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Final Environmental Impact Statement/Record of Decision for
the Durham-Orange Light Rail Transit Project
Rapid growth in the Triangle requires an affordable, comprehensive, integrated regional transportation plan
In 2011-2012, voters in Durham and Orange County approved a ½ cent sales tax increase to fund regional transportation needed for the growing Triangle Region. The tax was to provide partial funding for a plan developed by Triangle Transit (TTA – and now “GoTriangle”) to increase bus service, and provide light rail transit (LRT) connecting UNC and Duke.
The Durham 2011 municipal election had a mere 10.5% of the city electorate voting for the tax referendum and excluded unincorporated Durham County residents. With the potential placement of the industrial ROMF, in and around their homes, this unfair and calculating undemocratic maneuver silences the voices of those most directly impacted by this project.The estimated $1.6 Billion (DEIS) project construction “assumes 50% Federal funding, 25% local and 25% state” according to GoTriangle. The 25% local funding is comprised of a 0.5% sales tax, $10 annual vehicle registration fee and 5% tax surcharge on car rentals.
Wake County’s decision changes everything
Last year, the situation changed when Wake County decided to not pursue GoTriangle’s plan and abandoned plans for LRT. Instead, Wake is exploring Bus Rapid Transit and/or Rail Rapid Transit (diesel cars running on existing rail lines) deliver county-wide transportation in a flexible, cost-effective manner.
During the same period, GoTriangle has spent approximately $40 million on LRT studies and has provided a small increase in bus service in Orange and Durham Counties. The LRT planning process has been fraught with issues ranging from route problems to degrading assumptions about speed, capacity, and value to the community. The Durham-Orange LRT does not provide service to Wake County, the largest and fastest growing segment of the Triangle.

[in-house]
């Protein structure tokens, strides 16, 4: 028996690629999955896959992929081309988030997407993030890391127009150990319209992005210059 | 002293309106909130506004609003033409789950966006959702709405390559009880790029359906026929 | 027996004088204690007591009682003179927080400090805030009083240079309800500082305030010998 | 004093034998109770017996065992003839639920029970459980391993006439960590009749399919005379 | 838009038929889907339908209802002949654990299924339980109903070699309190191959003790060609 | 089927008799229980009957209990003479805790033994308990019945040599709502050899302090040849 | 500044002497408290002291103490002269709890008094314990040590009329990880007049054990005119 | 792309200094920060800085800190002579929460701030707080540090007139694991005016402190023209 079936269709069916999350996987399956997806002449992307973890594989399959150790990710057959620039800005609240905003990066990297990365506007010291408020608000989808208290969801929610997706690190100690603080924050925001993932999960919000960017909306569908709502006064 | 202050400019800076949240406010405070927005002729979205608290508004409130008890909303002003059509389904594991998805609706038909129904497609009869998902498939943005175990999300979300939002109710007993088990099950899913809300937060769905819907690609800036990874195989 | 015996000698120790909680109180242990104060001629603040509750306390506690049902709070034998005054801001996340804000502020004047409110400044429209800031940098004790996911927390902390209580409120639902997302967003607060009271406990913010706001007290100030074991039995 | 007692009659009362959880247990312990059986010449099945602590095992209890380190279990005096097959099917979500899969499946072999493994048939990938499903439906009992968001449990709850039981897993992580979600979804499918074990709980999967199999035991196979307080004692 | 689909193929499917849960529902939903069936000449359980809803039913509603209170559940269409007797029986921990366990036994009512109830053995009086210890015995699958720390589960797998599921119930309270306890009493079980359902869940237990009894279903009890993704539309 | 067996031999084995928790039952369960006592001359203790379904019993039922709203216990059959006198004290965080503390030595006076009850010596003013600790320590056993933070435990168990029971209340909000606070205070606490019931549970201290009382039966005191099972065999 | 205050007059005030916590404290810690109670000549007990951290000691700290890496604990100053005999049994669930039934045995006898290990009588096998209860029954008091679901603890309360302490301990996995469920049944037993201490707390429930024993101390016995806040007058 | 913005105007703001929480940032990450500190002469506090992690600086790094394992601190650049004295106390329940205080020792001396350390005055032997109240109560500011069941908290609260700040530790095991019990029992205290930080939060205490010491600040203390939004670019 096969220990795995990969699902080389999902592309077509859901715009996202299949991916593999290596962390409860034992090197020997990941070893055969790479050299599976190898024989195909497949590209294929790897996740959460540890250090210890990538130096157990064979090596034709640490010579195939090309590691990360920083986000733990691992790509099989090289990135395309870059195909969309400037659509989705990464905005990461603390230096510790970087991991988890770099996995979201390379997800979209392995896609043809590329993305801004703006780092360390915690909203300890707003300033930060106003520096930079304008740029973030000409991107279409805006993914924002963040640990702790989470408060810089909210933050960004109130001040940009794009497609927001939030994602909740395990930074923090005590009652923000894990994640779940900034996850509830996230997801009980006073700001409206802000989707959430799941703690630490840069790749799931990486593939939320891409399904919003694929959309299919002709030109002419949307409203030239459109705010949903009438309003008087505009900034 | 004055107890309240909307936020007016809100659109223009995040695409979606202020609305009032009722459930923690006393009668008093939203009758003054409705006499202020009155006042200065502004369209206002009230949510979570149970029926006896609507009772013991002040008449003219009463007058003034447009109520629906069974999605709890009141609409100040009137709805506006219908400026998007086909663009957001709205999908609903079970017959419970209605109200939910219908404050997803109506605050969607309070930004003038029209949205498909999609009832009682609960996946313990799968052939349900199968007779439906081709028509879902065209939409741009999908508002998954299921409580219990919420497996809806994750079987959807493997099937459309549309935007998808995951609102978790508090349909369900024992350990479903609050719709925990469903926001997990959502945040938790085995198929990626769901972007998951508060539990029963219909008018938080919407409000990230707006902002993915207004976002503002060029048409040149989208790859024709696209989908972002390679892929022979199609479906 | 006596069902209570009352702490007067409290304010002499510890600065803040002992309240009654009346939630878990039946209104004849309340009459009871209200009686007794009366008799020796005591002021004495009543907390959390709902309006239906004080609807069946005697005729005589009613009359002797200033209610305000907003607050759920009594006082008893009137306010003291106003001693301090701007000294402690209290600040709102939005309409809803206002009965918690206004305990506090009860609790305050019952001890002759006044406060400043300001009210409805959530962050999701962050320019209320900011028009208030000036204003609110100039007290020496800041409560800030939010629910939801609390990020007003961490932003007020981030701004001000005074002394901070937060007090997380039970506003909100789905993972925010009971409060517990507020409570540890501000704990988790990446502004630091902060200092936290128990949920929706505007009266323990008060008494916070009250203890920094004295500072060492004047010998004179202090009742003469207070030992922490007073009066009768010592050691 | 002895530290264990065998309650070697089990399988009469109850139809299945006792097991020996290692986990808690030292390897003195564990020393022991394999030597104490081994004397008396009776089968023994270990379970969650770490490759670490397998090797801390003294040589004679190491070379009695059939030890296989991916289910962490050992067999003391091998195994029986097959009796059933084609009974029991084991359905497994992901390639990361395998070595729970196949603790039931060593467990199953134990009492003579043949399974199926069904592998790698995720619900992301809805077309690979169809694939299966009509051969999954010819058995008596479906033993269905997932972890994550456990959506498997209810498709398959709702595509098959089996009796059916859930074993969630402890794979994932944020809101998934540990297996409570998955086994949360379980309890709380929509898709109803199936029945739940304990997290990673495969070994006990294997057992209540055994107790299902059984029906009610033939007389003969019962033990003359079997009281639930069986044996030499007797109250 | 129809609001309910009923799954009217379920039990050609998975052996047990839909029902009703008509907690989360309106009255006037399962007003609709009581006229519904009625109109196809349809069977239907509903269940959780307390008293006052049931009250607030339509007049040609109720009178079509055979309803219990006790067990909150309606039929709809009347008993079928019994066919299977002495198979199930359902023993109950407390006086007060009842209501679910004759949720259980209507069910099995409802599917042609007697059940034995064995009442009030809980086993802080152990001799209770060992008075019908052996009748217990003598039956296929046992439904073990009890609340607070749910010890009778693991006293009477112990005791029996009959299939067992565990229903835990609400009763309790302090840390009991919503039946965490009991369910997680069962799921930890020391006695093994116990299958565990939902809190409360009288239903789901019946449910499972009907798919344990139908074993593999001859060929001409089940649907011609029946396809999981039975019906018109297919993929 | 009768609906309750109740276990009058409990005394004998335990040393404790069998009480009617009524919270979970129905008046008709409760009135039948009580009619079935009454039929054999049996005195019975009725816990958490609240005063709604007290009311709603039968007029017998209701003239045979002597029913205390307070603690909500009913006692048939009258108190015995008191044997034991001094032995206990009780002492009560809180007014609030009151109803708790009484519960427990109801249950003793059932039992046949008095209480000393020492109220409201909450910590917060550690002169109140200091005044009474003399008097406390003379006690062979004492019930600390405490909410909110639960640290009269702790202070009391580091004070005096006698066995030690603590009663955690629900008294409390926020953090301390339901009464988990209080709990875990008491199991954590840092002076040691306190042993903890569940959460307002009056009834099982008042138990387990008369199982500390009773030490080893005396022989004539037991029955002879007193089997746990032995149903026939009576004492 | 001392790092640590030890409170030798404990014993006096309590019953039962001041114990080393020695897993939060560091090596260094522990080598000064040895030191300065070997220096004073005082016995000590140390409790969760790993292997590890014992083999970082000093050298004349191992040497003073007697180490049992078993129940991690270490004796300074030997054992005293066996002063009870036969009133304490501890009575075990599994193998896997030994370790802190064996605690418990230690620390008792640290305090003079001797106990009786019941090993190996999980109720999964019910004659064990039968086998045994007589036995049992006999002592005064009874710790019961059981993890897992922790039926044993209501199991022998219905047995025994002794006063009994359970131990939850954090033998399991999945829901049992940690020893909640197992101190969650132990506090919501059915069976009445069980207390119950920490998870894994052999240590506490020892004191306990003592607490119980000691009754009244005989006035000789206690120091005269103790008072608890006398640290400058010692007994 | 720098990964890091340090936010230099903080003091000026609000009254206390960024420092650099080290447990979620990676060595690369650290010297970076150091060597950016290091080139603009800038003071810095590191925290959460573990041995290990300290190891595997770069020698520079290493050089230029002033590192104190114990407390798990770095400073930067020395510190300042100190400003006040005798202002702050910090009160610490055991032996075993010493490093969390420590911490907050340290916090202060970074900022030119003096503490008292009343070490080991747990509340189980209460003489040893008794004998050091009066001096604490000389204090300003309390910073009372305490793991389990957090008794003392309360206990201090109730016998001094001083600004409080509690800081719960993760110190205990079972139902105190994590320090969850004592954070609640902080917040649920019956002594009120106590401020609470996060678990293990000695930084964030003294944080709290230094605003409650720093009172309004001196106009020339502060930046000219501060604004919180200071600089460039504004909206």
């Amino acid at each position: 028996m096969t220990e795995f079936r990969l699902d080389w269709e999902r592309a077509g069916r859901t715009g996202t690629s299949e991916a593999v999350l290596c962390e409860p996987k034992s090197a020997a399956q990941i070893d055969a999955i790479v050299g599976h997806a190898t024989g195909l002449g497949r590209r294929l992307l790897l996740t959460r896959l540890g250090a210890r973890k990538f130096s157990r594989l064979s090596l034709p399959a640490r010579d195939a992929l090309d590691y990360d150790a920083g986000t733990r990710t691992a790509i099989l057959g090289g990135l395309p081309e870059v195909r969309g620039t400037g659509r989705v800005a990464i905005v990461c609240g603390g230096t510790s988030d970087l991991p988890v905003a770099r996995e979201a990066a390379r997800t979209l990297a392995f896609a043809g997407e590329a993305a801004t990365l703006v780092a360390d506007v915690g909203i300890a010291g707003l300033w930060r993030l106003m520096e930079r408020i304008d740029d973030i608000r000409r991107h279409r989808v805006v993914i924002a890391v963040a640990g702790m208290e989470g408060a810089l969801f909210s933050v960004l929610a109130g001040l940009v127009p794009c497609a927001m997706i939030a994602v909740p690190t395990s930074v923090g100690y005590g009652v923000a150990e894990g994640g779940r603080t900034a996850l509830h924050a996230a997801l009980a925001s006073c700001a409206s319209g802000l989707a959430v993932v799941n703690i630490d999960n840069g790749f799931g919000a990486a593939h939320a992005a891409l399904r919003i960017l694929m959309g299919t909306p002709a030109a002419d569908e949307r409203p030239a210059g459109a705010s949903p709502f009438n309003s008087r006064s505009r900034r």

Smart Transit Future is an alliance of community and civic groups throughout the Triangle that are asking Orange and Durham leaders to reconsider the DOLRT plan and pursue alternatives. We believe that the Durham-Orange, LRT should be put on hold, in order to work more closely with Wake County on alternatives that connect the entire Triangle. At the same time, funds in the short term can be redirected to improve bus transportation in Orange and Durham.
Durham-Orange LRT is beset with circuitous route, safety concerns, and funding gaps
In addition to Wake County’s exit from the plan, unexpected challenges are facing the Durham-Orange 17 mile LRT project including:
- Routes and locations of facilities have changed and now negatively impact vulnerable seniors, schools, and residential communities;
- The expected capacity, speed and convenience has degraded. Route travel time has degraded to 42-44 minutes (+10 minutes waiting at each terminus) from an original estimate of 34 minutes, and the existing bus routes used for comparison were grossly distorted (link to page showing comparison).
- DOLRT will make it difficult for the rapidly growing Triangle Region to respond to changes due to telecommuting, decentralization of UNC and Duke facilities, and emerging automated vehicle (AV) technologies
- DOLRT costs are escalating, and under new NC State budget, the project will be short $400 million from the state. Federal funding is even more uncertain.
The original plan overlooked other important factors, including:
- It does not serve the exploding growth centers including Chatham Park, NC Commerce Center, and the redevelopment of RTP.
- Durham and Orange County need more funds to modernize bus fleets and add routes, and implement BRT which is much more cost effective.
- The DOLRT relies on at 42 unsafe at-grade crossings along the 17 mile route.
Bus Rapid Transit, Rail Rapid Transit and emerging technologies offer a more flexible and cost-effective platform for Triangle-wide transportation.
LRT is expensive, inflexible technology that will not effectively serve the growing Triangle Region. Federal, state and local dollars would be better spent on bus and bus rapid transit with dedicated guideways through dense corridors, and the reuse of existing rail lines with rail rapid transit.
With the final recommendations unveiled by GoTriangle. many communities are now actively seeking to stop this project. Upon deeper investigation, many of the GoTriangle planning assumptions are either highly questionable or so erroneous that making an informed decision on the options is impossible, We urge local, county, state and Federal decision-makers to require an independent review by external parties that have no role in the development of the PLAN and do not stand to benefit from decisions regarding the PLAN.
We the undersigned urge you to REJECT the current DO-Line plan.